Costello has been mostly a one-man show building the LRK3DE cross-country course, but he does have help. Occasionally, Dave Leonard helps Costello, while closer to the event Levi Ryckewaert and Tyson Rementer assist. On cross-country day, several people are spread out around the Kentucky Horse Park.
“Levi and Tyson come in and help me finish all the brush and stain. They are terrific,” Costello said. “We have a slew of people here that Saturday, because we have five or six regional crews out on course, and then Dave and I cruise the whole course, Dave with footing and me with everything so if something happens I’m there. There are so many spectators, so it is hard to get around, so we have people at different sectors.”
In addition to building the cross-country course, taking care of the footing is an important part of Costello’s job. The ground of the cross-country track needs to be maintained throughout the year, using a combination of seeding and aerating. “The AGRI-Vator goes in six inches and actually shatters the ground. I tried to do a little verti-draining, which is a deep tine aeration that basically does the same thing as the AGRI-Vator but goes deeper, so it gives more room for the roots to allow better root structure and drainage.” Also, Mirimichi Green products are used to enhance the footing, giving it the extra boost to complete the world-class experience for horse and rider.
Though the majority of the work for the LRK3DE cross-country course takes place over several months, Costello remains busy the week of the event. The cross-country fences need to be flagged by Tuesday for the Ground Jury’s course walk. On Friday, the sand for the road crossings is put down so foot and vehicle traffic are not going across the turf all week. By the time Saturday comes around, Costello and his crew “do what they are told.”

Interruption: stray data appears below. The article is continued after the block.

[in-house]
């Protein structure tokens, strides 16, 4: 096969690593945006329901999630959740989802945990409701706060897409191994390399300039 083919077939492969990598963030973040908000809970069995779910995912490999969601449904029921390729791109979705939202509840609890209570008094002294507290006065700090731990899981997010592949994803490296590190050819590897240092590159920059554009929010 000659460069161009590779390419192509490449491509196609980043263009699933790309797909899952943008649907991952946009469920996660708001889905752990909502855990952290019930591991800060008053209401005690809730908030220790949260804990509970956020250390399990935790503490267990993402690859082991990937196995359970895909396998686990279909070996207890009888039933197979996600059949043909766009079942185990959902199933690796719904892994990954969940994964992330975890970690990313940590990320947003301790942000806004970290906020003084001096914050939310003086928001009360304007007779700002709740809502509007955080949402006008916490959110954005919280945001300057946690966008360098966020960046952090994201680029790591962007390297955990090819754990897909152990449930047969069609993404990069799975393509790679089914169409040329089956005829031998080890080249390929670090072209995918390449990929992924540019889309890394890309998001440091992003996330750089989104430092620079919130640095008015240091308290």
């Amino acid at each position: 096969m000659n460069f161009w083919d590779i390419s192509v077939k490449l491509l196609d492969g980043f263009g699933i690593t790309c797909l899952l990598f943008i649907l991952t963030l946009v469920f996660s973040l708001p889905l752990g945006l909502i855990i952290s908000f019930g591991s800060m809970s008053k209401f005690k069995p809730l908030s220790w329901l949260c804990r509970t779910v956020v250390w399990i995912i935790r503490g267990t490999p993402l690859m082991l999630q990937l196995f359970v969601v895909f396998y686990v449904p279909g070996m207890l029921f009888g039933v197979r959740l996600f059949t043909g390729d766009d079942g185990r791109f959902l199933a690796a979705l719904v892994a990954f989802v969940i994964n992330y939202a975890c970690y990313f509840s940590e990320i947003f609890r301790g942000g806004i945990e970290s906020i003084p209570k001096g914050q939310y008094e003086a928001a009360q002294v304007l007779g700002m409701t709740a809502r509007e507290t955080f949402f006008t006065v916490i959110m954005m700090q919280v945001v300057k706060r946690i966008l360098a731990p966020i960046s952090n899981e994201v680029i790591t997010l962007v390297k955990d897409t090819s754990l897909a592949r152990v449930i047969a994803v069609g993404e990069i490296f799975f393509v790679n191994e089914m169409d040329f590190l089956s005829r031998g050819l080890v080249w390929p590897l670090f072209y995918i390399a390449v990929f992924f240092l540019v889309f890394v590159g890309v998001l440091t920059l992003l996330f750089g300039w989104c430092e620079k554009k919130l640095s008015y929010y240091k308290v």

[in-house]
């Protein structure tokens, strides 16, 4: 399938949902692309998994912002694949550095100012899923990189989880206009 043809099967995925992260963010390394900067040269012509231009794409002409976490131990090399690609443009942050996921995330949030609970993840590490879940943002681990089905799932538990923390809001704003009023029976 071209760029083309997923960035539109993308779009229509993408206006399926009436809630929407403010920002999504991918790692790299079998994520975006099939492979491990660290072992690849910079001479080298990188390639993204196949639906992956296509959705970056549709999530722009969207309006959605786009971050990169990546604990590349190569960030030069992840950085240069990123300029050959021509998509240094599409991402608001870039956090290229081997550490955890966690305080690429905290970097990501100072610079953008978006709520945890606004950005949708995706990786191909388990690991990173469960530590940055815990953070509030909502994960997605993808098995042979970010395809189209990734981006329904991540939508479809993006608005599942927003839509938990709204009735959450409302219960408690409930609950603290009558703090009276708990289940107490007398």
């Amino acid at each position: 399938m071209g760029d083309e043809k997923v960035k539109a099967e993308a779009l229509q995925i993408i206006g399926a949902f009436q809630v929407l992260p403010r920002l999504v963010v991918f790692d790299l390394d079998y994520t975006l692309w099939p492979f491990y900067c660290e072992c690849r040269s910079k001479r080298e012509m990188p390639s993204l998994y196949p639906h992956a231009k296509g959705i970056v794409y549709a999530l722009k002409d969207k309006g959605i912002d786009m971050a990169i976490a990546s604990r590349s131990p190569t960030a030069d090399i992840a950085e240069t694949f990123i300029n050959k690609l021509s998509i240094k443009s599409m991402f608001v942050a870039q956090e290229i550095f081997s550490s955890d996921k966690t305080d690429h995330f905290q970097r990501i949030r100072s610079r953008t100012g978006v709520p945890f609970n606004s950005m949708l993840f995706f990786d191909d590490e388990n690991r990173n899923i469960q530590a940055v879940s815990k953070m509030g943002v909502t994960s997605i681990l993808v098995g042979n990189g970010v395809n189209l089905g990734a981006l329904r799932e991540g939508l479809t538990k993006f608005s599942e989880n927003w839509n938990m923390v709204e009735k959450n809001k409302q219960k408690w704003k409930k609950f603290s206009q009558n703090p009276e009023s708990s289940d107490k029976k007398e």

Once the cross-country phase is over, the course is quickly unassembled. The flowers are removed Saturday evening, with the mulch around the jumps, flags, galloping lanes, and portable fences being removed within a week. “We AGRI-Vate and seed, if necessary,” Costello said. “I bought a harley rake, which is a cool machine for my skidsteer that I can smooth any ruts with; then we get ready for the [Kentucky Horse Park Foundation’s] schooling days over the [Kentucky] Derby weekend.”
Costello brings immense knowledge and experience to his role as the LRK3DE cross-country course builder. He takes great pride in his work and gets significant joy out of it. In addition to admiring the determination of the horses and riders on cross-country day, spectators can observe the fine craftsmanship of the fences—the culmination of work that has taken place over several months but honed over the majority of Costello’s lifetime.
To learn more about the planning and building of the cross-country course, visit US Equestrian’s online Learning Center and watch the video “Land Rover Kentucky Three-Day Event Cross-Country Course,” hosted by Costello.